When people say “Happy Holidays,” they’re not being inclusive. They’re running scared. They mean “Merry Christmas,” but they’re afraid of looking intolerant by actually saying it.

So where does that leave me?

Grumpy? Intolerant? Embittered? Not really. I still love Christmas and everything about it. when someone wishes me Happy Holidays, I smile, wish them a Merry Christmas, and hope the politics don’t get in the way.

In the meantime, Happy Respect for the Aged Day.

Global Integrated Joint Operating Entity

So, according to Ain’t It Cool News, the new G.I. Joe movie is going to feature an international fighting force rather than a “real American hero.” In addition, G.I. Joe will now be an acronym for “Global Integrated Joint Operating Entity” to make all the multilateralists giddy with excitement.


Well, according to a Fox News report, “The word is that in the current political climate, they’re afraid that a heroic U.S. soldier won’t fly.”

Now this is deeply stupid on a number of levels, and, ordinarily, I’d like to take the time to rant about this. But his time I won’t. OK, perhaps I will, but just for a moment.

Who’s going to watch a movie like this? People who want to see G.I. Joe wouldn’t be remotely interested in the Global Integrated Johnkerry whatever. And the John Kerrys of the world wouldn’t be interested in G.I. Joe, so why cater to them? Are you really that embarrassed by your country, Hollywood, that you can’t bring yourself to put a patriotic hero on the screen?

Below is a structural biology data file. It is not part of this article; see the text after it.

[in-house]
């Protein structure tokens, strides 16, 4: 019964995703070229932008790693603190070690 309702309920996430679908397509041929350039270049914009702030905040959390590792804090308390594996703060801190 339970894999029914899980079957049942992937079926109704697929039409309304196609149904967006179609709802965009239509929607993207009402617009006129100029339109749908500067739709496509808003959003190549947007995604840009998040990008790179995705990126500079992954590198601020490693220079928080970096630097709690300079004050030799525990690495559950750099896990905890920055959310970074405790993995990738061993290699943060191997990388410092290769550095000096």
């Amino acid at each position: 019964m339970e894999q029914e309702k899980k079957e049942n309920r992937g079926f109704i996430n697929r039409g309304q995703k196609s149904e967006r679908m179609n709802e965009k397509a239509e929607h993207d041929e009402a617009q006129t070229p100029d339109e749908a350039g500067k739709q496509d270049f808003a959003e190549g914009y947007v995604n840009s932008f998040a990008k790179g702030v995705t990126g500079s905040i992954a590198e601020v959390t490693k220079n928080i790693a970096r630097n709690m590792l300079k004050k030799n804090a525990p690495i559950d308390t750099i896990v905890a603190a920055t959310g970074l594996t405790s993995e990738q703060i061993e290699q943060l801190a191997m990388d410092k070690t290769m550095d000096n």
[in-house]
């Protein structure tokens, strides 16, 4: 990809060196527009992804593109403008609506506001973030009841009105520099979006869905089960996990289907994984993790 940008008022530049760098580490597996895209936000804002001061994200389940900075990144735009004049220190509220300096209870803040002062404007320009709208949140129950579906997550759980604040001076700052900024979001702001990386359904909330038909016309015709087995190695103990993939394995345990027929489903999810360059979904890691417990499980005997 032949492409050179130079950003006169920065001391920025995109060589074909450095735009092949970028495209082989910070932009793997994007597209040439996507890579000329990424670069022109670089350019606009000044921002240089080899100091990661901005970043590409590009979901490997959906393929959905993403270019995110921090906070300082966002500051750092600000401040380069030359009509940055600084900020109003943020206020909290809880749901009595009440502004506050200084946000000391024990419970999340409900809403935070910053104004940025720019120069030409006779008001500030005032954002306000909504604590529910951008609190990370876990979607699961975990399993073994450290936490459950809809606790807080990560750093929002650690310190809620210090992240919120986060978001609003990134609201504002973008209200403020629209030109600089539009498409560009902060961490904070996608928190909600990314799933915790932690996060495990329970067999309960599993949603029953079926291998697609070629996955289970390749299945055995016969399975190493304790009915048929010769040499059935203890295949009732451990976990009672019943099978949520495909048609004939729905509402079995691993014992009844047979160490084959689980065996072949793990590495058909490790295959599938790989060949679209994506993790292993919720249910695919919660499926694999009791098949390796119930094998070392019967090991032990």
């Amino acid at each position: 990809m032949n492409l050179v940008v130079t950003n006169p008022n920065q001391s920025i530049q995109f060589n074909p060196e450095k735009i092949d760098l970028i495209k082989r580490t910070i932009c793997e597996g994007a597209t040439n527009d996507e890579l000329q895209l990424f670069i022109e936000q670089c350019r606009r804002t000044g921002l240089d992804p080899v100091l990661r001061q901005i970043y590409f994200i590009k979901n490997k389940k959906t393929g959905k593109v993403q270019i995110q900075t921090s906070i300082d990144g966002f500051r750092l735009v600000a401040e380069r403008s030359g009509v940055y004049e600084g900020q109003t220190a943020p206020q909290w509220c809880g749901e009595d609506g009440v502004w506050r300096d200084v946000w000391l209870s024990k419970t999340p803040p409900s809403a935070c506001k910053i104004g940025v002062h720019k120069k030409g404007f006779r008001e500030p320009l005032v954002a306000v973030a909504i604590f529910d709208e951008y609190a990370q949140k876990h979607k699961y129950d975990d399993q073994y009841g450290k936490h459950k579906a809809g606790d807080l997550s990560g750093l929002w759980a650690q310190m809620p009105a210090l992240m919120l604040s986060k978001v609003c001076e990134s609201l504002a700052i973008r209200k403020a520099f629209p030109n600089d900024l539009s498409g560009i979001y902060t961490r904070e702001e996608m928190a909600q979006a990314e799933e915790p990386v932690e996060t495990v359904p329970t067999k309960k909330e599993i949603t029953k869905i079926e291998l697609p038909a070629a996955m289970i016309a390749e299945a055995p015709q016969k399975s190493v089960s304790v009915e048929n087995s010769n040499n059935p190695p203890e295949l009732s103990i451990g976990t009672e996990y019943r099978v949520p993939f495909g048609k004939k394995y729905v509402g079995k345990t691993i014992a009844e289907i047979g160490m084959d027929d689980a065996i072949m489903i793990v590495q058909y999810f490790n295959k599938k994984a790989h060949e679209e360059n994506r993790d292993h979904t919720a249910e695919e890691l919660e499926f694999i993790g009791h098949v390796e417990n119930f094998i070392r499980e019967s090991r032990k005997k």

End rant.

Because this news report exposed something even more terrifying: a bunch of people who commented on this article are total liberal weenies who loathe America. And if there really are millions of people who think like them, this nation is doomed.

Think I exaggerate?

I quote from the article’s “talkback” section:

This Liberal is really sick of the s— you conservative a– monkeys have done to this great country. Just because you’re all closeted self haters who have to think of the President to make love to your wives doesn’t mean you can continue to blame us for your f—ing up the country. You’re hyper nationalism belongs somewhere else comrade.

I’m not sure what’s more appalling here – the ideology, the vocabulary, or the grammar.

The idea that America represents all that is good, righteous, and freedomtastic is OVER. Its been over for awhile (actually, if it ever was true), but now? After Bush and his Oil Baron cronies effectively turned the US into a Theocratic Imperial Power? After the human rights disaster of the Iraquagmire? Please. In the eyes of the world, and in at least 50% of the US itself, we are no longer even remotely aligned with anything good, righteous, or freedomtastic. We are the bad guys. Period.

Yikes. We’re a theocratic, imperial power? I wonder how this guy would do under Sharia law.